David Barton, the phony historian who heads the right-wing, North Texas-based organization WallBuilders, is pitching his theory for why we see floods, storms and other devastating weather. It’s all those abortions:
“Another one I’ll throw out is weather. It’s interesting in the Bible, weather patterns are often predicated on whether the people doing the right thing or the wrong thing. And if people sin against God, then you get floods, and you get storms, you get lightning, you get all your crops get destroyed, you get all sorts of things…
… today 52 percent of Christians think that God does a really lousy job with the weather. Maybe it’s not his choice that is doing it. Maybe it’s our own sin or our own unrighteous policies. Maybe it’s because we love killing unborn kids, 60 million of them. Maybe God says, “I’m not going to bless your land when you’re doing it.”
(Hat tip: Patheos)
This isn’t the first time Barton has suggested that people deserve the terrible things that happen to us. A couple of years ago, for example, he said God doesn’t want a vaccine for AIDS because the disease is a penalty imposed on gay people. He also calls separation of church and state a “myth” and has even (indirectly) lectured Pope Francis on climate change.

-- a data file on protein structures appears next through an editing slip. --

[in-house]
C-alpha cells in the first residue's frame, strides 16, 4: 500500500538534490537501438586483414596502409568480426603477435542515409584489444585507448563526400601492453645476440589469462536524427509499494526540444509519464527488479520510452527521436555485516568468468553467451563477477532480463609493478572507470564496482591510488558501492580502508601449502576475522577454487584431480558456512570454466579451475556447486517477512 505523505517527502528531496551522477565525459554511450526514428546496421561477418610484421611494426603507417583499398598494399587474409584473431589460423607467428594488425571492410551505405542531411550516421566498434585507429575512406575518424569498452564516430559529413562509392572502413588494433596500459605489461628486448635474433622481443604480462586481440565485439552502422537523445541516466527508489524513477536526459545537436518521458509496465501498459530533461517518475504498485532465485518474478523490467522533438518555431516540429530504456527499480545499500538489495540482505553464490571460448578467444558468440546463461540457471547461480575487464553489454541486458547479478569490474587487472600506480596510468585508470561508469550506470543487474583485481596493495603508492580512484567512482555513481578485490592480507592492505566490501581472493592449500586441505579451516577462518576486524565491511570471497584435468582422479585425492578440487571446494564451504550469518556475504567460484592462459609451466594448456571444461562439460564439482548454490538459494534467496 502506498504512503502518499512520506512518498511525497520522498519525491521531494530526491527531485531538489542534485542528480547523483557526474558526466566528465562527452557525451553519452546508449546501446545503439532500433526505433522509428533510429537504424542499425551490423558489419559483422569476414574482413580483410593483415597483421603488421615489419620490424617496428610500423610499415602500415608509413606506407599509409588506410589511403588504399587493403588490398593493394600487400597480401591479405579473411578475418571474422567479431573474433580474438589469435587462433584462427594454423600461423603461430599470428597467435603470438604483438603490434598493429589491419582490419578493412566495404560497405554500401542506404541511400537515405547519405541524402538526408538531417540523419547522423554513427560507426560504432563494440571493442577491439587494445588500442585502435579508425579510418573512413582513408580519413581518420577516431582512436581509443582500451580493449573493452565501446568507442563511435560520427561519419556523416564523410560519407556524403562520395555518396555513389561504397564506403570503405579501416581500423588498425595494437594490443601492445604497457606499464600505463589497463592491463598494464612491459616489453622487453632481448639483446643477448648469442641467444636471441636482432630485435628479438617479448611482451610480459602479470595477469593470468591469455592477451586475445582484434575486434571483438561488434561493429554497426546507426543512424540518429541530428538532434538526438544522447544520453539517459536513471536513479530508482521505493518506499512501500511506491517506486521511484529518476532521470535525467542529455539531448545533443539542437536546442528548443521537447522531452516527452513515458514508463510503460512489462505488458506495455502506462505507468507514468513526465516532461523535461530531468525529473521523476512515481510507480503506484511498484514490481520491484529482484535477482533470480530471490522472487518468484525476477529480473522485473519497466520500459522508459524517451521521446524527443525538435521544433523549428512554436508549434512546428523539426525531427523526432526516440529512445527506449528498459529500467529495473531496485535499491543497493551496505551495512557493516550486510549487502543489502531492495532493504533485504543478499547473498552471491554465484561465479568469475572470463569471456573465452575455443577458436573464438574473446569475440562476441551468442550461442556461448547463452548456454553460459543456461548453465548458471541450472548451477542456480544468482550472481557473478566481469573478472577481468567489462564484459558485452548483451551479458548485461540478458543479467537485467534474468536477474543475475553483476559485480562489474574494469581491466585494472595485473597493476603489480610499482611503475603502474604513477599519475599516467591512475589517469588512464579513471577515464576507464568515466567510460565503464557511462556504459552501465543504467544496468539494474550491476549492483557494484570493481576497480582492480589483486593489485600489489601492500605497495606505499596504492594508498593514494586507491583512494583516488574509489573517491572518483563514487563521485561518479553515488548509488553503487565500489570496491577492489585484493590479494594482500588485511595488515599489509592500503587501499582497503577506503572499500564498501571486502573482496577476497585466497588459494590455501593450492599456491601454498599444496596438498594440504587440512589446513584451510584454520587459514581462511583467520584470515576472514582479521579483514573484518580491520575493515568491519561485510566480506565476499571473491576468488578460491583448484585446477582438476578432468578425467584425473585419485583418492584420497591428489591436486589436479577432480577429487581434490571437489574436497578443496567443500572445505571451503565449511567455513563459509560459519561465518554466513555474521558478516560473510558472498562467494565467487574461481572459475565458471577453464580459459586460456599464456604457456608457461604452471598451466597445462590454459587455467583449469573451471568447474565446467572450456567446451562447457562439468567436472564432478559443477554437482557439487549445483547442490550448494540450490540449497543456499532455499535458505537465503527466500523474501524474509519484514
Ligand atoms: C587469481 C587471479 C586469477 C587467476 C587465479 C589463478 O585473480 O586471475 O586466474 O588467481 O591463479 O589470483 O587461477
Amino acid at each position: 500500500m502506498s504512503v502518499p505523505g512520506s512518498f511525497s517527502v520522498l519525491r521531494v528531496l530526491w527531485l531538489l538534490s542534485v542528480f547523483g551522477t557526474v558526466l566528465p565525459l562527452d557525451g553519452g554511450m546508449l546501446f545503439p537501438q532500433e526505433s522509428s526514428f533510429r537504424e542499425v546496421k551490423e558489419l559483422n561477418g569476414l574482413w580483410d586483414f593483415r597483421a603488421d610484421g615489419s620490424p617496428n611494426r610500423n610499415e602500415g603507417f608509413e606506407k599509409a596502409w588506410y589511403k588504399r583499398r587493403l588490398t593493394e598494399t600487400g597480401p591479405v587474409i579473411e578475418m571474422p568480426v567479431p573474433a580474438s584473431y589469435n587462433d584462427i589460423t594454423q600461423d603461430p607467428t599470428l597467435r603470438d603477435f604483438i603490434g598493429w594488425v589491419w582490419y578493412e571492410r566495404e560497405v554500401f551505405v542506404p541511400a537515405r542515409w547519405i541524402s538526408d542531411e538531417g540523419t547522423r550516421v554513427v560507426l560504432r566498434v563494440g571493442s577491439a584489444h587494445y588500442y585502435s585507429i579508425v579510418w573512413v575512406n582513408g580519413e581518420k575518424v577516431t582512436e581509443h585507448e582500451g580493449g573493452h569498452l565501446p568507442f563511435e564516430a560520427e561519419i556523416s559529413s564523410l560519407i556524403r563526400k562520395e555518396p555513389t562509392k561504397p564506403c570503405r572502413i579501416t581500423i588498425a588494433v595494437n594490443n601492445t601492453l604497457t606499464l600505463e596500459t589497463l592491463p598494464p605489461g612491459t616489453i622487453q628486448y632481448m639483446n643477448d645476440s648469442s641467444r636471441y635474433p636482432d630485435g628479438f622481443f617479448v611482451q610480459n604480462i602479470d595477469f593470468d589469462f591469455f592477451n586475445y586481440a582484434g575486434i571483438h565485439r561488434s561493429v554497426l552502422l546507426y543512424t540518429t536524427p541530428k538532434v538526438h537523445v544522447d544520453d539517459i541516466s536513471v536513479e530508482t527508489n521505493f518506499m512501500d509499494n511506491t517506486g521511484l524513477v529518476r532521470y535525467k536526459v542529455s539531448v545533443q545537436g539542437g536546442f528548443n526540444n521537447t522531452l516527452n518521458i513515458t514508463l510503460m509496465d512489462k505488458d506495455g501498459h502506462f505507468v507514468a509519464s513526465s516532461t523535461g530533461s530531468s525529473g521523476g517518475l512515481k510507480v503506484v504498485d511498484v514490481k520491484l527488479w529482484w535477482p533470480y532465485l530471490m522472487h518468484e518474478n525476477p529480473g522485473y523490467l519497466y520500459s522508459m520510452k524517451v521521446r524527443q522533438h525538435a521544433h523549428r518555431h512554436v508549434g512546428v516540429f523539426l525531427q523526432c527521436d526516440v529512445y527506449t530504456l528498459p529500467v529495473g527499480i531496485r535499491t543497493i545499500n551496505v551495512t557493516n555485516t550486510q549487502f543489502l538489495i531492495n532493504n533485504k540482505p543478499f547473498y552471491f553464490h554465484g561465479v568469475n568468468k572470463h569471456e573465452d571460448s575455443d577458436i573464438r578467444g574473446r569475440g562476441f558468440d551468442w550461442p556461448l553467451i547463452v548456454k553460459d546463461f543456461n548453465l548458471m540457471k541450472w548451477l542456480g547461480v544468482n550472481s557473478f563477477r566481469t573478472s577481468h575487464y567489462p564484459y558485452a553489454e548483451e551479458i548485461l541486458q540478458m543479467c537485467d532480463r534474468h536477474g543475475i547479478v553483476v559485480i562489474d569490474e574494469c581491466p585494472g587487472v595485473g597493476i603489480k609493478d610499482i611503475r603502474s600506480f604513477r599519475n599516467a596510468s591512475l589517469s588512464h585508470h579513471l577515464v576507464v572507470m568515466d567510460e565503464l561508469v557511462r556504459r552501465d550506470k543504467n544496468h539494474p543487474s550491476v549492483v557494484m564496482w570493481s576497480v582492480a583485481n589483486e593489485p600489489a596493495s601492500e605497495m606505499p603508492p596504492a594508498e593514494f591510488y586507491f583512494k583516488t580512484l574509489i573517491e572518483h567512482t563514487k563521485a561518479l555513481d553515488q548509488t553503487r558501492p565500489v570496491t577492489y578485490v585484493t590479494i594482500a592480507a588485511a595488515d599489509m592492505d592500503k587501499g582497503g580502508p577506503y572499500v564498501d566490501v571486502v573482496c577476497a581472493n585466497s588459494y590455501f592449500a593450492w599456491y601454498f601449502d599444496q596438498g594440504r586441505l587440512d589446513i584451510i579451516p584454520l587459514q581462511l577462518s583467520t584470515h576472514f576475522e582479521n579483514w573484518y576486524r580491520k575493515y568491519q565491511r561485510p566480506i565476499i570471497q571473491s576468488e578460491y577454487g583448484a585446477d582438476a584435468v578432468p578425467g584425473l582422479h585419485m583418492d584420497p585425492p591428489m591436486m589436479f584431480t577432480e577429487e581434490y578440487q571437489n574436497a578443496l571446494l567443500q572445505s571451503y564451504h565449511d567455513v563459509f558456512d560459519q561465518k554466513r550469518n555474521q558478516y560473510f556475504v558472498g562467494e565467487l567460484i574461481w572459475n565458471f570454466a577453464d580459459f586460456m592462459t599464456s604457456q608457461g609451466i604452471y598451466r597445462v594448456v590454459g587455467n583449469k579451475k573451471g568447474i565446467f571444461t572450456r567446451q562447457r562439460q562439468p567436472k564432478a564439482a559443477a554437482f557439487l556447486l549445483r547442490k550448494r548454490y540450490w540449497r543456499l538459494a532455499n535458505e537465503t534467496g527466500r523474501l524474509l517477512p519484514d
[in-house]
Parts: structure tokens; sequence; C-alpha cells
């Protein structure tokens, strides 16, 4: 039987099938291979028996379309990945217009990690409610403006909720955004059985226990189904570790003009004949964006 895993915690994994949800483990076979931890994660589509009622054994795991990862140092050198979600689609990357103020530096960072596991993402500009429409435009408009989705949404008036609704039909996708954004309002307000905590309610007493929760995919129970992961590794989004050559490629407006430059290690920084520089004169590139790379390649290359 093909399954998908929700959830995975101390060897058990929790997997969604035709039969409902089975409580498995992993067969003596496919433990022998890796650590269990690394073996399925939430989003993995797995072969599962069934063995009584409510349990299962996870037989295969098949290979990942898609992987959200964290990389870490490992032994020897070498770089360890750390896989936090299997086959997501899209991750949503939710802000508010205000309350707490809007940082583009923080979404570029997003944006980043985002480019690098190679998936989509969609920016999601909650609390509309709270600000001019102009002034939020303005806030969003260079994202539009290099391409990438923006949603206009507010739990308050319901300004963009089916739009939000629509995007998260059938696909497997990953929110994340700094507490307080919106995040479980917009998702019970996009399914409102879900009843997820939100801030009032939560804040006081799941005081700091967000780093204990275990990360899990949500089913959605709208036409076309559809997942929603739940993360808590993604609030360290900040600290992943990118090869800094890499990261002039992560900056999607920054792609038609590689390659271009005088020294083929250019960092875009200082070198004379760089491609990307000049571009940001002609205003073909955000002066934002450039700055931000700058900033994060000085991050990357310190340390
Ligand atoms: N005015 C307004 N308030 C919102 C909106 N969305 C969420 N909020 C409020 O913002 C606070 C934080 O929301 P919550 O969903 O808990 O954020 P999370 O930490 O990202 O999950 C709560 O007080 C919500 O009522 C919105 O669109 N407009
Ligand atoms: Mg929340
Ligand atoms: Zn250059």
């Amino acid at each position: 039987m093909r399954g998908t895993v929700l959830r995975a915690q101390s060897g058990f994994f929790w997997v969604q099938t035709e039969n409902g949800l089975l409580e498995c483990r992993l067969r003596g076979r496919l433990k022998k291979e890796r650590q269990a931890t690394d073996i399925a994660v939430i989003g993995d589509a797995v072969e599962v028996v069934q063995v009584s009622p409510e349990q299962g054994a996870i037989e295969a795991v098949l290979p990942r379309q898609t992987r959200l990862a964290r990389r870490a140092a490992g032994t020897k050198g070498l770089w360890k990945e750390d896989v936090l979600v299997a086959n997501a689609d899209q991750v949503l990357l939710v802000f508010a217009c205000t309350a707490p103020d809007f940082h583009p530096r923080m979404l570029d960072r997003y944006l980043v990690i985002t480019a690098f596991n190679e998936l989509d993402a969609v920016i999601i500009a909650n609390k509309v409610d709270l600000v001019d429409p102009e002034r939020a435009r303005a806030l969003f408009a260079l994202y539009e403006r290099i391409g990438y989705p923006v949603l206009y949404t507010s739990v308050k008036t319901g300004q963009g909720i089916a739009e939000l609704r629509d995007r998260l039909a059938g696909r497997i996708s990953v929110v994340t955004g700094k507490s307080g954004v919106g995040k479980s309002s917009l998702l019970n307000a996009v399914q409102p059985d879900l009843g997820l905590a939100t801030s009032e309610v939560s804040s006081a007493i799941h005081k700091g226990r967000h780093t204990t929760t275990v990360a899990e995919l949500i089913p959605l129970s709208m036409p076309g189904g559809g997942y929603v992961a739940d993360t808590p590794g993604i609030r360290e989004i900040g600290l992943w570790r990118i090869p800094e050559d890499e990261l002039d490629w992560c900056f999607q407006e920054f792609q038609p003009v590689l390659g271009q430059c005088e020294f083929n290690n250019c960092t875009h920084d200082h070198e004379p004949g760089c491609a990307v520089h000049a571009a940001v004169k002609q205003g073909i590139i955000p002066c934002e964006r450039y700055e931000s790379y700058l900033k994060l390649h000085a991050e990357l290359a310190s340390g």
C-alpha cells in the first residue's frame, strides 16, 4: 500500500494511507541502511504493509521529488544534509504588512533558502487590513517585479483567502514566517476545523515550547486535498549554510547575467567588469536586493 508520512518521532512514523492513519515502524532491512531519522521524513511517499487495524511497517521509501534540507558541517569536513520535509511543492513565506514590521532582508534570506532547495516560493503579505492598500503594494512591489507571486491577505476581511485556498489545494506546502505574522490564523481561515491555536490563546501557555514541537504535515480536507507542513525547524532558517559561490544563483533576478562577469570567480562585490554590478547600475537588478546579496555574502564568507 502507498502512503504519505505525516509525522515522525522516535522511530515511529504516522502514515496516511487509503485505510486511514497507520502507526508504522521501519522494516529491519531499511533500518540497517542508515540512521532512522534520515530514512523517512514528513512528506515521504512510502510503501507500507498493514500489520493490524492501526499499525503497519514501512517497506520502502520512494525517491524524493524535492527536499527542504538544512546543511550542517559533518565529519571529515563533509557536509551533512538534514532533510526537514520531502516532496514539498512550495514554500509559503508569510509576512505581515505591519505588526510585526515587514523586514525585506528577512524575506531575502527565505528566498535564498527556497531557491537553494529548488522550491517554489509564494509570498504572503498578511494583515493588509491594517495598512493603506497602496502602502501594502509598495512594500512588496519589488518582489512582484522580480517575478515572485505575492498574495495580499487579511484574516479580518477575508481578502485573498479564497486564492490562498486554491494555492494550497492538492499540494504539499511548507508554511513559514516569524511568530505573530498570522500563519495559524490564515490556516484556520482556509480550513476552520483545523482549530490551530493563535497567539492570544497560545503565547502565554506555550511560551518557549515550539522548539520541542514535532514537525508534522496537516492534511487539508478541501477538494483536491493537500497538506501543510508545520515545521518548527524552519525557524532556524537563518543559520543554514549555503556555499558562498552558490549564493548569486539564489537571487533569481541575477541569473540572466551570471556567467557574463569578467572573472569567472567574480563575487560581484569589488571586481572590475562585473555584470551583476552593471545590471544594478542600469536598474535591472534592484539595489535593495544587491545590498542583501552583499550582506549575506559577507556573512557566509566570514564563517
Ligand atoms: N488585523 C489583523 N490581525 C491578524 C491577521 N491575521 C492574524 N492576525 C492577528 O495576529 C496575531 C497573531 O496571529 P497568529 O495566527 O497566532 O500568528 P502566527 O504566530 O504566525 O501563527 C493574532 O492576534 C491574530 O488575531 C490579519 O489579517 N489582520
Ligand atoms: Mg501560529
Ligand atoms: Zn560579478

Needless to say, the former vice chair of the Texas Republican Party is a favorite among conservative evangelicals and politicians. In fact, he headed up a super-PAC supporting Texas Sen. Ted Cruz’s failed bid for president in 2016.
Texas State Board of Education member Barbara Cargill, R-The Woodlands, has hilariously called Barton “a leading historian of our state, if not the nation.” Cargill’s state board even appointed him as an “expert” adviser when it revised the social studies curriculum standards for Texas public schools in 2009-10. In that role Barton took a number of controversial stands, such as criticizing the inclusion of labor and civil rights icon César Chavez in the curriculum standards. He and a fellow “expert” adviser (who was also anything but an “expert”) argued that Chavez was a leftist and inappropriate role model for students. (By the way, that is one big reason why the Texas Legislature was foolish, in this year’s legislative session, to give board members authority to censor textbook content they consider “unsuitable” for students.)
Not surprisingly, Barton’s propaganda is often filled with errors and distortions. Even a prominent evangelical publisher pulled his book on Thomas Jefferson from the shelves after real historians found that it was riddled with mistruths.
But Barton carries on as one of the most prominent right-wing propagandists in America today. And now he wants you to know what causes the bad weather out there.